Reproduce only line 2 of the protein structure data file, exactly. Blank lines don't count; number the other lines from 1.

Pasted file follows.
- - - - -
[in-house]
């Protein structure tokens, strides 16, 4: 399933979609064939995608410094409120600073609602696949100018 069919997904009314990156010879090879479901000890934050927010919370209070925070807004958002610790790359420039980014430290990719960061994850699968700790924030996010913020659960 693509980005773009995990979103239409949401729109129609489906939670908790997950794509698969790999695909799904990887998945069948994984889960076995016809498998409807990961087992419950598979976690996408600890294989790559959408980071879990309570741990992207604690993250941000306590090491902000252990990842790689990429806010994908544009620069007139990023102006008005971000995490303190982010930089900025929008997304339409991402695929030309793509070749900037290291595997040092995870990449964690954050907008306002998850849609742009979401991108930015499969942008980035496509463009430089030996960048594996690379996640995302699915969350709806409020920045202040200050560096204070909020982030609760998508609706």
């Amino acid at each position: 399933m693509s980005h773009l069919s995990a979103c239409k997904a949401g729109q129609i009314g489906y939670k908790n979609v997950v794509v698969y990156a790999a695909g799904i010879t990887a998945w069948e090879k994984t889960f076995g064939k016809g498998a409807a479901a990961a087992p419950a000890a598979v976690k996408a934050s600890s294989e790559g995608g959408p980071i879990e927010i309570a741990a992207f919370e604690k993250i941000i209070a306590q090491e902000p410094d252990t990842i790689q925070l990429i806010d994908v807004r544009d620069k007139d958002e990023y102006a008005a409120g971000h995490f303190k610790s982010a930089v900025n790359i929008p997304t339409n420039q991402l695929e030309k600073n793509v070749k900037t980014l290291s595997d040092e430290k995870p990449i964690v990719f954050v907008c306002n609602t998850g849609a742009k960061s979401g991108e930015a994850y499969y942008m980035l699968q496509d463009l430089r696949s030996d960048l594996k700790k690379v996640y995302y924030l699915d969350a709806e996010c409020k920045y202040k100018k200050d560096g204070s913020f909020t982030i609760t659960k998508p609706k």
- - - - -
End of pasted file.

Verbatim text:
């Protein structure tokens, strides 16, 4: 399933979609064939995608410094409120600073609602696949100018 069919997904009314990156010879090879479901000890934050927010919370209070925070807004958002610790790359420039980014430290990719960061994850699968700790924030996010913020659960 693509980005773009995990979103239409949401729109129609489906939670908790997950794509698969790999695909799904990887998945069948994984889960076995016809498998409807990961087992419950598979976690996408600890294989790559959408980071879990309570741990992207604690993250941000306590090491902000252990990842790689990429806010994908544009620069007139990023102006008005971000995490303190982010930089900025929008997304339409991402695929030309793509070749900037290291595997040092995870990449964690954050907008306002998850849609742009979401991108930015499969942008980035496509463009430089030996960048594996690379996640995302699915969350709806409020920045202040200050560096204070909020982030609760998508609706």